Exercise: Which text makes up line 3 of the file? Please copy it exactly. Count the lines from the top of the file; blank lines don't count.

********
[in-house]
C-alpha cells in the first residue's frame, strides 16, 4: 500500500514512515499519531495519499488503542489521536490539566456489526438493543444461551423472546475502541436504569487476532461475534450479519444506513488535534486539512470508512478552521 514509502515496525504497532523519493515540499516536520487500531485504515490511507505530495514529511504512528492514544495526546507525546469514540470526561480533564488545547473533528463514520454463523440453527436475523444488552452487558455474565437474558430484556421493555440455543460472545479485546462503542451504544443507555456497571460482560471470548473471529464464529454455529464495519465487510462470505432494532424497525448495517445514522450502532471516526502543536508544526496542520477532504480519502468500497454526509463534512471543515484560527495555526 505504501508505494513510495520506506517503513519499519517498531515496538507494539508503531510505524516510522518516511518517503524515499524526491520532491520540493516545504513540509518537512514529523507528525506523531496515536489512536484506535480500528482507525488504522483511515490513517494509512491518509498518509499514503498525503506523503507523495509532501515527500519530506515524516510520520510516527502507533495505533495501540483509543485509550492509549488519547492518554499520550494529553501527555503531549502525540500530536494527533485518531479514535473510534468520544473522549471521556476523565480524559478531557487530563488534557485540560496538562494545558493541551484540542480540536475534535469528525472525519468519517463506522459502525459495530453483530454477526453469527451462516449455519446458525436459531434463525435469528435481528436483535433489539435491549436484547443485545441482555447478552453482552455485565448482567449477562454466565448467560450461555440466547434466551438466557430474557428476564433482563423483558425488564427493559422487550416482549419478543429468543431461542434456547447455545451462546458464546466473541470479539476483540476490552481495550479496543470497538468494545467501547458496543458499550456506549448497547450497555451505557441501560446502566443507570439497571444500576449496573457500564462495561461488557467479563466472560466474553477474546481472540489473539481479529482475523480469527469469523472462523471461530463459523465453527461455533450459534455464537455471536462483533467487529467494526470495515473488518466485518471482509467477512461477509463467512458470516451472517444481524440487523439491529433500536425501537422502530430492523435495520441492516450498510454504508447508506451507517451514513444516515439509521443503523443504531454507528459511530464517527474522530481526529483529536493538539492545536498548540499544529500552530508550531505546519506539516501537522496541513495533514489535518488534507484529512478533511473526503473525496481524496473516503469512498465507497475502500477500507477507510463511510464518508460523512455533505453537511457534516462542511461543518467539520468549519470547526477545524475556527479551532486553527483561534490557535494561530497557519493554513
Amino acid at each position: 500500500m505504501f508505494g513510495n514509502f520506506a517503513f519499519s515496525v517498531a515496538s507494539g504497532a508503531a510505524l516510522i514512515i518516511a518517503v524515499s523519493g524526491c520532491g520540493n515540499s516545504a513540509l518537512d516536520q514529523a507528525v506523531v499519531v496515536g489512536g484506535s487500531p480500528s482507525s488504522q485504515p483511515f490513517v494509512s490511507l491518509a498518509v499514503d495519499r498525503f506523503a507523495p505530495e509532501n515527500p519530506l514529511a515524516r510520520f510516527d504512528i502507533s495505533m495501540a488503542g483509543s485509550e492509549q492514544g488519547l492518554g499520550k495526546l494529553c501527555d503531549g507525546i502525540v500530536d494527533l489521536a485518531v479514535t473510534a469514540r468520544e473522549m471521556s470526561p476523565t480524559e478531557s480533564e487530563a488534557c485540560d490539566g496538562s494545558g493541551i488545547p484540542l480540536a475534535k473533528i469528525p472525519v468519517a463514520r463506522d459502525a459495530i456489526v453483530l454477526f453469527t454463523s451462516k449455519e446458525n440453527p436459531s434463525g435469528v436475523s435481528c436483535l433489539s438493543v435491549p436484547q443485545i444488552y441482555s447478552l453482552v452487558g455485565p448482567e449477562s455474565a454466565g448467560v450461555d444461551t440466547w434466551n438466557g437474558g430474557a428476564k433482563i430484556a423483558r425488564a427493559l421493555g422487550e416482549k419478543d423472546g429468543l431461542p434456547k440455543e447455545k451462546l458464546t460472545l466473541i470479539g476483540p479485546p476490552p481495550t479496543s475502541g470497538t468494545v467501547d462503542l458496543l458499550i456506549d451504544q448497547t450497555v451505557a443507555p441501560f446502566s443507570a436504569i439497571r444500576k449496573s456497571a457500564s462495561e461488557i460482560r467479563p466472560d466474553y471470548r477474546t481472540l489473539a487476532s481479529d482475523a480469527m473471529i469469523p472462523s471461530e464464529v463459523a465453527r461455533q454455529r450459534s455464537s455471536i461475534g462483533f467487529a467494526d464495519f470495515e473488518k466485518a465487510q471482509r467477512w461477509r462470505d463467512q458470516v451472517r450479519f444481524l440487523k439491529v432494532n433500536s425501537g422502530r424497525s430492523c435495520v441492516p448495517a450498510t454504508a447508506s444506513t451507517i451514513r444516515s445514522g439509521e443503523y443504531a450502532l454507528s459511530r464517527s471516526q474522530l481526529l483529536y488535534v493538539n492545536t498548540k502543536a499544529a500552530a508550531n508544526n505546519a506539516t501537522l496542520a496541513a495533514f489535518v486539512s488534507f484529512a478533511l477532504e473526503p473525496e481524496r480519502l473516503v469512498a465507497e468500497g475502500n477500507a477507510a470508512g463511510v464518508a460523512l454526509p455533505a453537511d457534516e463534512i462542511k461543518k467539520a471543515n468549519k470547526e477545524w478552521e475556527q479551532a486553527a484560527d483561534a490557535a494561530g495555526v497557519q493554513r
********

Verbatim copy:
Amino acid at each position: 500500500m505504501f508505494g513510495n514509502f520506506a517503513f519499519s515496525v517498531a515496538s507494539g504497532a508503531a510505524l516510522i514512515i518516511a518517503v524515499s523519493g524526491c520532491g520540493n515540499s516545504a513540509l518537512d516536520q514529523a507528525v506523531v499519531v496515536g489512536g484506535s487500531p480500528s482507525s488504522q485504515p483511515f490513517v494509512s490511507l491518509a498518509v499514503d495519499r498525503f506523503a507523495p505530495e509532501n515527500p519530506l514529511a515524516r510520520f510516527d504512528i502507533s495505533m495501540a488503542g483509543s485509550e492509549q492514544g488519547l492518554g499520550k495526546l494529553c501527555d503531549g507525546i502525540v500530536d494527533l489521536a485518531v479514535t473510534a469514540r468520544e473522549m471521556s470526561p476523565t480524559e478531557s480533564e487530563a488534557c485540560d490539566g496538562s494545558g493541551i488545547p484540542l480540536a475534535k473533528i469528525p472525519v468519517a463514520r463506522d459502525a459495530i456489526v453483530l454477526f453469527t454463523s451462516k449455519e446458525n440453527p436459531s434463525g435469528v436475523s435481528c436483535l433489539s438493543v435491549p436484547q443485545i444488552y441482555s447478552l453482552v452487558g455485565p448482567e449477562s455474565a454466565g448467560v450461555d444461551t440466547w434466551n438466557g437474558g430474557a428476564k433482563i430484556a423483558r425488564a427493559l421493555g422487550e416482549k419478543d423472546g429468543l431461542p434456547k440455543e447455545k451462546l458464546t460472545l466473541i470479539g476483540p479485546p476490552p481495550t479496543s475502541g470497538t468494545v467501547d462503542l458496543l458499550i456506549d451504544q448497547t450497555v451505557a443507555p441501560f446502566s443507570a436504569i439497571r444500576k449496573s456497571a457500564s462495561e461488557i460482560r467479563p466472560d466474553y471470548r477474546t481472540l489473539a487476532s481479529d482475523a480469527m473471529i469469523p472462523s471461530e464464529v463459523a465453527r461455533q454455529r450459534s455464537s455471536i461475534g462483533f467487529a467494526d464495519f470495515e473488518k466485518a465487510q471482509r467477512w461477509r462470505d463467512q458470516v451472517r450479519f444481524l440487523k439491529v432494532n433500536s425501537g422502530r424497525s430492523c435495520v441492516p448495517a450498510t454504508a447508506s444506513t451507517i451514513r444516515s445514522g439509521e443503523y443504531a450502532l454507528s459511530r464517527s471516526q474522530l481526529l483529536y488535534v493538539n492545536t498548540k502543536a499544529a500552530a508550531n508544526n505546519a506539516t501537522l496542520a496541513a495533514f489535518v486539512s488534507f484529512a478533511l477532504e473526503p473525496e481524496r480519502l473516503v469512498a465507497e468500497g475502500n477500507a477507510a470508512g463511510v464518508a460523512l454526509p455533505a453537511d457534516e463534512i462542511k461543518k467539520a471543515n468549519k470547526e477545524w478552521e475556527q479551532a486553527a484560527d483561534a490557535a494561530g495555526v497557519q493554513r